Lee Ashworth finds himself swept up in the glamorous trash of the arch-outsiders as Suede bring their hymns of edgeland alienation to Manchester city centre. Photos by Melanie Smith.
Brian Christinzio and his band occupy the stage in support tonight as BC Camplight rip through recent tracks from Deportation Blues. Singles I’m Desperate and I’m in a Weird Place Now leap out of the set, the band energised and tight, flanking the stage either side of his piano. A shout of gratitude is extended to Marc Riley, in the crowd, Manchester’s much-loved lynchpin of Indie, as he is credited with supporting Camplight’s recent success. Then the stool waving and the rocking subsides as the hall fills with anticipation for the headline act.
From the ominous stage entrance of As One it is clear that Brett Anderson means business. He appears jump-started, electrifying and locked onto the moment as though it’s his last. And what a moment it is. Despite the presence of six classics from Suede’s eponymous debut, the set list that shuffles back and forth, including tracks from The Blue Hour, Night Thoughts, Bloodsport, Coming Up and Dog Man Star, is testament to the fact that this is no 90’s act trading off the back of former hits. Even despite the inclusion of songs from the ambitious Night Thoughts, a concept album (aren’t they all?) integrated within the accompanying film, it is clear that although Suede have evolved and changed pace many times since their initial recording twenty six years ago, their work is unified and cohesive, riven through with a distinctive DNA that becomes more apparent with every new iteration.
Gloriously, and with paradoxically studied abandon, there is an intense desperation that characterises much of Suede’s lyrics; it is undoubtedly an emotion felt by their audience, it’s in the depth of their drumbeats and those hijacked, skew-whiff guitar riffs that teeter over the edge of the scales. Tonight, Brett Anderson personifies that emotion, from the flick of his fringe to the black arrow point of his boots as his shadow sharpens over the monitors and his knuckles whiten around the tightly gripped mic. Tonight, that intense desperation is distilled, through all those components, Anderson and audience, into the chain reaction of this two hour set at Manchester’s Albert Hall.
For many here, I suspect, this is an ongoing journey they have made with the band since the start. Even before the band take to the stage, with the very last of the light filtering in through the stained glass windows upstairs, this beautiful, sold-out venue feels somehow more sold-out than usual with every last vestige of space occupied, people standing where they shouldn’t be standing because there is simply nowhere left to go. In the unexpected April heat, the interior of this former Methodist hall begins to condense as shoulders and arms rub, drinks are held precariously and the stage darkens like the coming of a sudden storm.
This moment began watching the Brits in 93. As Brett trembled and shook across the stage then, seemingly barely able to contain that same intensity inside of him, as the guitar lines threatened to shimmy and sway and slide off the screen, ‘in your council home’/in my council home, on a portable TV, in North Wales, a reaction occurred in the nuclear night.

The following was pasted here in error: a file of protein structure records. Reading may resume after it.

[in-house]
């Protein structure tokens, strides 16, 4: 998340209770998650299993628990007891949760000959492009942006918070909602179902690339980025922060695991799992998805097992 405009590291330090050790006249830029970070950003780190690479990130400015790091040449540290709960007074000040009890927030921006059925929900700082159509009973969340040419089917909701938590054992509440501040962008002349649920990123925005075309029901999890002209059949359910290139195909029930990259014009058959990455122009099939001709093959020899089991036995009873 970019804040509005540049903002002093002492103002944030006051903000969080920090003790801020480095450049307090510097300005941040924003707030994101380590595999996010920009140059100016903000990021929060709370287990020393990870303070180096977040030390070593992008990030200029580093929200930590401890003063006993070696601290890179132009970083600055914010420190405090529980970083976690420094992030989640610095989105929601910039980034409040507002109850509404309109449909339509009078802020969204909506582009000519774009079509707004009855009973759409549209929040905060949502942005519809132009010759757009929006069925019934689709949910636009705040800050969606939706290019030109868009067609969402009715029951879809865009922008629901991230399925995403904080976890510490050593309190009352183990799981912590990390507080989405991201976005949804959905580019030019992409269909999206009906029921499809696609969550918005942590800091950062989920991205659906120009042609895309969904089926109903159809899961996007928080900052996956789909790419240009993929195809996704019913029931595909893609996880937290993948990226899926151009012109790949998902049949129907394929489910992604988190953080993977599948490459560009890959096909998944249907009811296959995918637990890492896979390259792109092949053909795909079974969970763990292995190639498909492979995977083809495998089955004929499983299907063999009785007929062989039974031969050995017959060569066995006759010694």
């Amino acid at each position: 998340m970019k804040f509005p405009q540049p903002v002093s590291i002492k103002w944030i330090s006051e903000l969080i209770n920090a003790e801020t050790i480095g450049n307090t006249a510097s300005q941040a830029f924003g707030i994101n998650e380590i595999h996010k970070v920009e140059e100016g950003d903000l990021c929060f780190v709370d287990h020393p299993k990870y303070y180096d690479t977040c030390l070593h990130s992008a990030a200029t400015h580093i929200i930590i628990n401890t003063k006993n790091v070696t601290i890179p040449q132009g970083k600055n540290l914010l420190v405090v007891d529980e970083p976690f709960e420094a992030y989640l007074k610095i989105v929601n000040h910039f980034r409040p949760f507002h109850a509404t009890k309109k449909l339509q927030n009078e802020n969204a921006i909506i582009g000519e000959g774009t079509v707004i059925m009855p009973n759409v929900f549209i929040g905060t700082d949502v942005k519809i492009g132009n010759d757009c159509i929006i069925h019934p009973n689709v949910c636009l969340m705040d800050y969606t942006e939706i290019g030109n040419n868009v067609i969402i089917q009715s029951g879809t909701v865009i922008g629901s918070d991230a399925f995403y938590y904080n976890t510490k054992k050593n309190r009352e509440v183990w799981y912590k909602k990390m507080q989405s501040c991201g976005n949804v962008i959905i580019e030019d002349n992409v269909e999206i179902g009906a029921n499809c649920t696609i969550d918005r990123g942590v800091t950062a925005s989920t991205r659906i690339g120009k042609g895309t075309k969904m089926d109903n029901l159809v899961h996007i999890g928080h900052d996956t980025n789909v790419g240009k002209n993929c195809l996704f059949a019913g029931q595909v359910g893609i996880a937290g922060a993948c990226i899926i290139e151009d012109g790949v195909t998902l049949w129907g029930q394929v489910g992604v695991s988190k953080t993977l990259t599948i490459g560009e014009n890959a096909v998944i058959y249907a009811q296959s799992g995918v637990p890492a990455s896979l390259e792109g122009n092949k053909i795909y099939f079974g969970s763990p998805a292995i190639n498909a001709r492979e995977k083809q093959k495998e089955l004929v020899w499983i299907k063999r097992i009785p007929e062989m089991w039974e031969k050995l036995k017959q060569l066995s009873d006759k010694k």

It is clear from the songs performed tonight that Suede is a grand articulation of the alienated, the disenfranchised, the outsider. They are white, they are male, they are middle class and English but they stalk the edgelands, neither urban nor suburban but somewhere poised between the two seen through a darkly dystopian lens that the characters of their songs inhabit as a reality. It’s difficult to remember now, how controversial the androgyny of Suede’s imagery was, from album cover, to song lyrics to Anderson’s demeanour and dress-sense. Equally, it’s easy to forget how much culture has changed and how such things are more commonplace. Amidst the lad rock of the 90’s, Suede subverted conventional notions of masculinity and tonight, all these years on, every voice in the Albert Hall seems to sing every line, right down the spine, of The Drowners and Animal Nitrate.
Suede do have a conventional, stripped back stage, and so their theatrical pedigree is perhaps not immediately apparent. But in the choice of songs tonight it is there in every lyric. Anderson creates scenarios, desperate vignettes situated in the social realism of tracks such as Animal Nitrate, the Ballardian atmospheres of apocalyptic suburbia in We Are The Pigs and Flytipping, and the more intimate psycho-dramas of The Invisibles and I Don’t Know How To Reach You. For other songs, Anderson immerses himself in the role of the confidant in the hauntingly sepia-tinged Sleeping Pills, pleading with the audience not to take them, and a circus-hand stepping out from beneath his costume, casting a weary glance at the way his life is sliding during a solo acoustic version of Pantomime Horse.
More than anything, from the start to the end, every line, every note, every breath is made with utter conviction and that, ultimately, is the secret of Suede’s longevity. The audience knows it. Suede’s moment continues. Still taking me over.
Watch the video for Wastelands from The Blue Hour here:
All words by Lee Ashworth. More writing by Lee Ashworth can be found at his author’s archive. Lee Ashworth is also on twitter as @Lee_Ashworth_ and has a website here. He is one half of The Manchester Art Authority.